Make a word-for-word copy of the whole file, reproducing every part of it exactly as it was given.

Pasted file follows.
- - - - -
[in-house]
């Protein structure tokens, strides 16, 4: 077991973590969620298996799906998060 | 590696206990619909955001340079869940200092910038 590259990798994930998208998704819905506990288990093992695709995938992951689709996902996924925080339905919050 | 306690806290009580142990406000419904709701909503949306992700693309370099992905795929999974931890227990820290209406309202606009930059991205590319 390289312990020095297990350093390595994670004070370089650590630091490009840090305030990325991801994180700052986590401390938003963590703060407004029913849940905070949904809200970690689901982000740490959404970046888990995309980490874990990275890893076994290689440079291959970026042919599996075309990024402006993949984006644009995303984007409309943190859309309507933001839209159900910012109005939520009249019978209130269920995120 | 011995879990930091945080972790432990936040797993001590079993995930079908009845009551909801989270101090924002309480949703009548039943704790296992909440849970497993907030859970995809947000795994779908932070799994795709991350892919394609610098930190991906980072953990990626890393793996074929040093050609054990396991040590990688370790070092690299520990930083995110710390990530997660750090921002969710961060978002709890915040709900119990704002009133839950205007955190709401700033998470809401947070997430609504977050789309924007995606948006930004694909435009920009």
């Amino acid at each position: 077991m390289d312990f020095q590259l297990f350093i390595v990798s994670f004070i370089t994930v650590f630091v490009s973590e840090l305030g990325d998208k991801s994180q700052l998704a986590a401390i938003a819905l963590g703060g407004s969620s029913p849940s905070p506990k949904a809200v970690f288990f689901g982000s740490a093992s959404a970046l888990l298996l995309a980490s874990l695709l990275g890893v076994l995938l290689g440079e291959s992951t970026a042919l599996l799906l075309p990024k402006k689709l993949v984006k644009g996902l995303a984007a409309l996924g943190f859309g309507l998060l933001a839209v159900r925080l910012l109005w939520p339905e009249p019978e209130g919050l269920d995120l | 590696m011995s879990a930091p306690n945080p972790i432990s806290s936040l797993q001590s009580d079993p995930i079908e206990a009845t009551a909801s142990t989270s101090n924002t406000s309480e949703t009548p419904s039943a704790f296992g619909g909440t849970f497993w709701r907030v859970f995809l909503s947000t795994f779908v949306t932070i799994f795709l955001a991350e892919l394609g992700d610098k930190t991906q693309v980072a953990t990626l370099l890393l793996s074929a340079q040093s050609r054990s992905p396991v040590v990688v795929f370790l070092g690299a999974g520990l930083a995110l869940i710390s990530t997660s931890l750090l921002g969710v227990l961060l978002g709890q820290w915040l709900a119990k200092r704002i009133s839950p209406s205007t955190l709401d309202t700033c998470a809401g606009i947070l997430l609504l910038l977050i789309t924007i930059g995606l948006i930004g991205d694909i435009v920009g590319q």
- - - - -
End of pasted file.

[in-house]
């Protein structure tokens, strides 16, 4: 077991973590969620298996799906998060 | 590696206990619909955001340079869940200092910038 590259990798994930998208998704819905506990288990093992695709995938992951689709996902996924925080339905919050 | 306690806290009580142990406000419904709701909503949306992700693309370099992905795929999974931890227990820290209406309202606009930059991205590319 390289312990020095297990350093390595994670004070370089650590630091490009840090305030990325991801994180700052986590401390938003963590703060407004029913849940905070949904809200970690689901982000740490959404970046888990995309980490874990990275890893076994290689440079291959970026042919599996075309990024402006993949984006644009995303984007409309943190859309309507933001839209159900910012109005939520009249019978209130269920995120 | 011995879990930091945080972790432990936040797993001590079993995930079908009845009551909801989270101090924002309480949703009548039943704790296992909440849970497993907030859970995809947000795994779908932070799994795709991350892919394609610098930190991906980072953990990626890393793996074929040093050609054990396991040590990688370790070092690299520990930083995110710390990530997660750090921002969710961060978002709890915040709900119990704002009133839950205007955190709401700033998470809401947070997430609504977050789309924007995606948006930004694909435009920009």
């Amino acid at each position: 077991m390289d312990f020095q590259l297990f350093i390595v990798s994670f004070i370089t994930v650590f630091v490009s973590e840090l305030g990325d998208k991801s994180q700052l998704a986590a401390i938003a819905l963590g703060g407004s969620s029913p849940s905070p506990k949904a809200v970690f288990f689901g982000s740490a093992s959404a970046l888990l298996l995309a980490s874990l695709l990275g890893v076994l995938l290689g440079e291959s992951t970026a042919l599996l799906l075309p990024k402006k689709l993949v984006k644009g996902l995303a984007a409309l996924g943190f859309g309507l998060l933001a839209v159900r925080l910012l109005w939520p339905e009249p019978e209130g919050l269920d995120l | 590696m011995s879990a930091p306690n945080p972790i432990s806290s936040l797993q001590s009580d079993p995930i079908e206990a009845t009551a909801s142990t989270s101090n924002t406000s309480e949703t009548p419904s039943a704790f296992g619909g909440t849970f497993w709701r907030v859970f995809l909503s947000t795994f779908v949306t932070i799994f795709l955001a991350e892919l394609g992700d610098k930190t991906q693309v980072a953990t990626l370099l890393l793996s074929a340079q040093s050609r054990s992905p396991v040590v990688v795929f370790l070092g690299a999974g520990l930083a995110l869940i710390s990530t997660s931890l750090l921002g969710v227990l961060l978002g709890q820290w915040l709900a119990k200092r704002i009133s839950p209406s205007t955190l709401d309202t700033c998470a809401g606009i947070l997430l609504l910038l977050i789309t924007i930059g995606l948006i930004g991205d694909i435009v920009g590319q």